I had given no thought to how we might measure that co-operation until I saw research by Michèle Bättig and others at the Swiss Federal Institute of Technology in Zurich. Battig’s group has created a co-operation index which combines five factors:
- Speed of ratification of the UN Framework Convention on Climate Change (UNFCCC).
- Speed of ratification of the Kyoto protocol,
- Frequency of payments to the UNFCCC
- Timeliness in submitting emissions reports
- Reductions in CO2 emissions relative to per capita GDP.
Inevitably, being a first attempt at something quite difficult, this index is imperfect. For instance, it is largely blind to actions, even relevant collaborative actions, taken below the level of the national government. That’s unfortunate since such actions may be precursors to a change in national policy – as appears to be happening in the USA.
More worryingly it does not seem to have been validated, ie shown to predict behaviour not used to calculate it. Therefore the authors’ findings about the causes of co-operative behaviour (though weak) are suspect.
Changes over time
An online summary of the work says “…co-operative behavior of countries within the climate change regime … is only little influenced by the results from climate change research,...”. However, since the study looked at variations between countries rather than changes over time it would not reveal changes due to climate change research that affects all or most countries. It seems almost certain that the increasing confidence that the IPCC has attached to its warnings has affected some governments – and has prompted some electorates, eg Australia, to change their governments.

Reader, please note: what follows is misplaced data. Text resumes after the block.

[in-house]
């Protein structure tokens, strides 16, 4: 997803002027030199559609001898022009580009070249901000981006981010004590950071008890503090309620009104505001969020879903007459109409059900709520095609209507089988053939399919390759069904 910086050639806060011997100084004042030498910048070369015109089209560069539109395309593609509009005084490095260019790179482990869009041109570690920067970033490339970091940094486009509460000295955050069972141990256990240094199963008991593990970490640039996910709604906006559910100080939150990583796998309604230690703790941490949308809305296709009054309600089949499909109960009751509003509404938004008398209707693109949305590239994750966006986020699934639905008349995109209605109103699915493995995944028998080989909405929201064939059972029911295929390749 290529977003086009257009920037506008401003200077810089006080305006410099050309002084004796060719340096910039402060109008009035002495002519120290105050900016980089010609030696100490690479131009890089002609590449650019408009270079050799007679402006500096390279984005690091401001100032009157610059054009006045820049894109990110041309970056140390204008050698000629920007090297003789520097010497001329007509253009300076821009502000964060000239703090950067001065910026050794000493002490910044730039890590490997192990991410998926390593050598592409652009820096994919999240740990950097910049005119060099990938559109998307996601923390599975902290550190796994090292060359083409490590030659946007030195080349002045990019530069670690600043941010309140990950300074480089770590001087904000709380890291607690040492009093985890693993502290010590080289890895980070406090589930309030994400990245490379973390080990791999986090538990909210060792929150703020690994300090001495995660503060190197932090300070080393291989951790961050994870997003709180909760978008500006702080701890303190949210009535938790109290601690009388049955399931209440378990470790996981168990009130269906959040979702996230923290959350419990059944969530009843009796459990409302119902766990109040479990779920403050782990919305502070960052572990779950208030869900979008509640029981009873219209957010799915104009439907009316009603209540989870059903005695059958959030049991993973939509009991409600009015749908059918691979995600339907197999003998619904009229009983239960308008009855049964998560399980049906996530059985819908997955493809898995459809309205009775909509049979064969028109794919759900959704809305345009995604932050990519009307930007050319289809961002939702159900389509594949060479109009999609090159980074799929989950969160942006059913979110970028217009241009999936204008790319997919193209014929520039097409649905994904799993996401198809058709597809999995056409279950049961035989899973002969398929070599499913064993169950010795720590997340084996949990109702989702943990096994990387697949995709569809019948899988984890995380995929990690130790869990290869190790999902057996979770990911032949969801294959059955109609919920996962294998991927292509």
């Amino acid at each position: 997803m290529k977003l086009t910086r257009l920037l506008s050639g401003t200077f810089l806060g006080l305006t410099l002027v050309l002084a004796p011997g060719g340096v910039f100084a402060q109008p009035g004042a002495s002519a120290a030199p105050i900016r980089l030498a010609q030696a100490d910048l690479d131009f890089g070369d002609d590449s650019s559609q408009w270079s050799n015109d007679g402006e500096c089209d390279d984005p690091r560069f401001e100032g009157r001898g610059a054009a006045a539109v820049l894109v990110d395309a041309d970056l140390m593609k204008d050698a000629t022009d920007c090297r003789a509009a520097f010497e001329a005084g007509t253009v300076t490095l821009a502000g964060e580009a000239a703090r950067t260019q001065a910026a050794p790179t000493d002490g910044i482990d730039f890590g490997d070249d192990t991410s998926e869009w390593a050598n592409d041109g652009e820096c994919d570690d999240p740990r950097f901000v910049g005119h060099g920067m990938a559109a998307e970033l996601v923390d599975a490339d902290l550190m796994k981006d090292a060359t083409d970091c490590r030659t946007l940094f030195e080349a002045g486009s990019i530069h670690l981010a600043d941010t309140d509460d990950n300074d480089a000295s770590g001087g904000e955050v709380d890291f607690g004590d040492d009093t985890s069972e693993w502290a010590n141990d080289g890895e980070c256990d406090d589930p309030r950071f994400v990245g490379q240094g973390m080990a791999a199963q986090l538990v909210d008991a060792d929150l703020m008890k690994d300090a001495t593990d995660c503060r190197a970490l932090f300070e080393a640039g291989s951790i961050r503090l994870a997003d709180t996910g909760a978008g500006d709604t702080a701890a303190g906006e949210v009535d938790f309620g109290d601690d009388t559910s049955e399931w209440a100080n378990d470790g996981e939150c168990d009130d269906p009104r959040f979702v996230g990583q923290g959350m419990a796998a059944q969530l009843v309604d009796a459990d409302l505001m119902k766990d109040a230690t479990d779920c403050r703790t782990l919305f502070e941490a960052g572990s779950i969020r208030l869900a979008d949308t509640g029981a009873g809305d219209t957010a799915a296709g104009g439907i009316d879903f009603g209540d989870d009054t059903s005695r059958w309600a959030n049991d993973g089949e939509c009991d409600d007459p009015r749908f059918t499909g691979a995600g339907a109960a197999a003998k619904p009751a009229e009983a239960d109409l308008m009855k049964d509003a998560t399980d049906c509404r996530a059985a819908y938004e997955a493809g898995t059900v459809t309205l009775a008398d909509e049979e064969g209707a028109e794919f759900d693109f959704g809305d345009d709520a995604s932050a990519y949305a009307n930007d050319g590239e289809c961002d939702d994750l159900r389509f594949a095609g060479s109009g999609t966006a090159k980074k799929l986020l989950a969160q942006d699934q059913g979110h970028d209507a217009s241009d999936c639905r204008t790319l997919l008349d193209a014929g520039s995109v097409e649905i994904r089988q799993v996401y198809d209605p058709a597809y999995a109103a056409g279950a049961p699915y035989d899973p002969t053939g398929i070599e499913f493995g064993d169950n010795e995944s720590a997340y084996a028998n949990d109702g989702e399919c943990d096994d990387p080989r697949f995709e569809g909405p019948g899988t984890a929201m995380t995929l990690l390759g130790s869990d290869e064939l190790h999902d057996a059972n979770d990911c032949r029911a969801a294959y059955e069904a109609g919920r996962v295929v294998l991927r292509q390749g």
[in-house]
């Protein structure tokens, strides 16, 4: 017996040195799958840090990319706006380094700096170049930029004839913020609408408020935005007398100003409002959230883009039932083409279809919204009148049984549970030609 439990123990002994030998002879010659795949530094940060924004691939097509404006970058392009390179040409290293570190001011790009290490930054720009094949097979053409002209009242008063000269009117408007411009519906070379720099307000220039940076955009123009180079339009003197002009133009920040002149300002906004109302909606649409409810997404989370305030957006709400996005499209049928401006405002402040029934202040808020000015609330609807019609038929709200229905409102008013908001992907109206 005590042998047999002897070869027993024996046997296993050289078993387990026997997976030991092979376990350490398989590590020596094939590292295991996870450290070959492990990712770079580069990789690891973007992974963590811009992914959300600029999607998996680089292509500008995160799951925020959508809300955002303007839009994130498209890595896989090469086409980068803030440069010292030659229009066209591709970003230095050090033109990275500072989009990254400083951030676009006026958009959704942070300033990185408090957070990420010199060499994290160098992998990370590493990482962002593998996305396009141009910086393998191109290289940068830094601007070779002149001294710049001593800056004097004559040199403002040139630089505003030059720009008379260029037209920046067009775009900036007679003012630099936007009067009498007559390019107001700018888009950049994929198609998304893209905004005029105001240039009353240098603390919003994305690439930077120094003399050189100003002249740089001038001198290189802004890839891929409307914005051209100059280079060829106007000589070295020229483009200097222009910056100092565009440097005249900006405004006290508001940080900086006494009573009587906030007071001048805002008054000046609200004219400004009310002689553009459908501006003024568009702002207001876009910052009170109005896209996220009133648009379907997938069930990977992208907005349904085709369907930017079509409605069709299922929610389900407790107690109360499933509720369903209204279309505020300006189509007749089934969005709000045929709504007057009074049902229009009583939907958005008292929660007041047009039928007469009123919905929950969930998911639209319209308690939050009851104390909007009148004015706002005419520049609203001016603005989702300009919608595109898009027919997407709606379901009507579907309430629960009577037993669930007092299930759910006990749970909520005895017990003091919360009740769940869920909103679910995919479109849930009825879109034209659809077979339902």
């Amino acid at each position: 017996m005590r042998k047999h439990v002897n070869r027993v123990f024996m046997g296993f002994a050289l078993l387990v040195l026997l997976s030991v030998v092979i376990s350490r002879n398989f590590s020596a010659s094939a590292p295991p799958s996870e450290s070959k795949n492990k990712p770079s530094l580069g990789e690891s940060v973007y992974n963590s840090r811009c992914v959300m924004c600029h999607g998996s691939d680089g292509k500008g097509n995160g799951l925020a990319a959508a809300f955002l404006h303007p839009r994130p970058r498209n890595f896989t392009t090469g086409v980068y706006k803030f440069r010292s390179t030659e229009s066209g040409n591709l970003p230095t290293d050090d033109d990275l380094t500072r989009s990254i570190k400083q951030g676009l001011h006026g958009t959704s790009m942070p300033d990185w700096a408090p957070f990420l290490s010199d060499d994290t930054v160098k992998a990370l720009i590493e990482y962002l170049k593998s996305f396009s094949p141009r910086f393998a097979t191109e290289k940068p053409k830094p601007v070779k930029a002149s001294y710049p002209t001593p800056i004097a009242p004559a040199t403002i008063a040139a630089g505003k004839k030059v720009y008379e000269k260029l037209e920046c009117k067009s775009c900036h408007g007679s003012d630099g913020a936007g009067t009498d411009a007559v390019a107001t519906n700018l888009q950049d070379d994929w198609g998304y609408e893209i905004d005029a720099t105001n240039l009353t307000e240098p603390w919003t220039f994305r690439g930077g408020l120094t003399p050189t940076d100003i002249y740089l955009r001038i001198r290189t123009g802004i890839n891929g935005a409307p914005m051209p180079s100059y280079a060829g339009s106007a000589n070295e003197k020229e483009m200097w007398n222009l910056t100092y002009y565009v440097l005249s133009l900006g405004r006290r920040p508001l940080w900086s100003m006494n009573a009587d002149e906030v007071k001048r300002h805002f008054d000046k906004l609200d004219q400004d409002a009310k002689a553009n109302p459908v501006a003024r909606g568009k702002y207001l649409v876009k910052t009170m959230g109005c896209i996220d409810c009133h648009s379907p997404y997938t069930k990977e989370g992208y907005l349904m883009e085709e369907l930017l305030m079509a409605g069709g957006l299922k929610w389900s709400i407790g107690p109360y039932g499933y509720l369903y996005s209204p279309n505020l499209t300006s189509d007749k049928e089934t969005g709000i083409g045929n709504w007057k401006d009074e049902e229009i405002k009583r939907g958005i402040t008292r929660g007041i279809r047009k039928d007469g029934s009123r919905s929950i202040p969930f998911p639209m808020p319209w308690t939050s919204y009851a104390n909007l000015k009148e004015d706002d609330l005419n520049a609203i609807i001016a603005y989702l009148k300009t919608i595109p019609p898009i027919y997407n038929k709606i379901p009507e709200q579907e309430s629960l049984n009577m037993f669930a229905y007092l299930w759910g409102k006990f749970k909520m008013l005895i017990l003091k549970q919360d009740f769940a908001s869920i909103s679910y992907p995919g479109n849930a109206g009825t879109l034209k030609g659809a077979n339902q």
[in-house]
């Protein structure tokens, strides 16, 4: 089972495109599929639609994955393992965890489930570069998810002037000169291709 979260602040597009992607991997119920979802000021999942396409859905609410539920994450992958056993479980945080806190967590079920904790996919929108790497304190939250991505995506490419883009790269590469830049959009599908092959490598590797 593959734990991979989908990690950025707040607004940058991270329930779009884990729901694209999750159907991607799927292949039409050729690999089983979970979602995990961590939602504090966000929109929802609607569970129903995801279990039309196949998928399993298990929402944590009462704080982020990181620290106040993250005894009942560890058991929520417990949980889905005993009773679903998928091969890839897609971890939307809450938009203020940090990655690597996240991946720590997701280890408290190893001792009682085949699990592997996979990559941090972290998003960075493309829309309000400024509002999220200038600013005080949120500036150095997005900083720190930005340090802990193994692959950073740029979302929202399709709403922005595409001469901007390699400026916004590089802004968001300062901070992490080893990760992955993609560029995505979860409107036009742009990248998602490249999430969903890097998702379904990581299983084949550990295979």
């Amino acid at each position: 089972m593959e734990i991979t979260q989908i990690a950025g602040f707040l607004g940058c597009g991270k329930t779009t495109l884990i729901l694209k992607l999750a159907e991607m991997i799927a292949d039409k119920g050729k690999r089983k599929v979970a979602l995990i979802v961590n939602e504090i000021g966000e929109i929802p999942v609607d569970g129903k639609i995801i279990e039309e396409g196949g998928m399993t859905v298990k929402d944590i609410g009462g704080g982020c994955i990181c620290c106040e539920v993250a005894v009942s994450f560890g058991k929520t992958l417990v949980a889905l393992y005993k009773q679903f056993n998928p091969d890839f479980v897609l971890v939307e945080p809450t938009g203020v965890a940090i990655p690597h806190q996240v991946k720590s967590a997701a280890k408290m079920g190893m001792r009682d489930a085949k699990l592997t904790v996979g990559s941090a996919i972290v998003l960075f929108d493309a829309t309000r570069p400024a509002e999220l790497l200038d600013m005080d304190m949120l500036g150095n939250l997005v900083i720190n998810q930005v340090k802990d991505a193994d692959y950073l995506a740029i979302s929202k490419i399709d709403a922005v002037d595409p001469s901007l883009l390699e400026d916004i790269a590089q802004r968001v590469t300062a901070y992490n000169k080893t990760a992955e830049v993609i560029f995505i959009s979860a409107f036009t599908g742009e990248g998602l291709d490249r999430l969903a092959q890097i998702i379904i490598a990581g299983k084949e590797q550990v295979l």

A study of variations over time could look at whether changes in the severity and confidence level of IPCC warnings, both local and global, have influenced national and international policies. If they have, and if other drivers can be found, we would have a useful contribution to forecasting changes in willingness to co-operate in the future.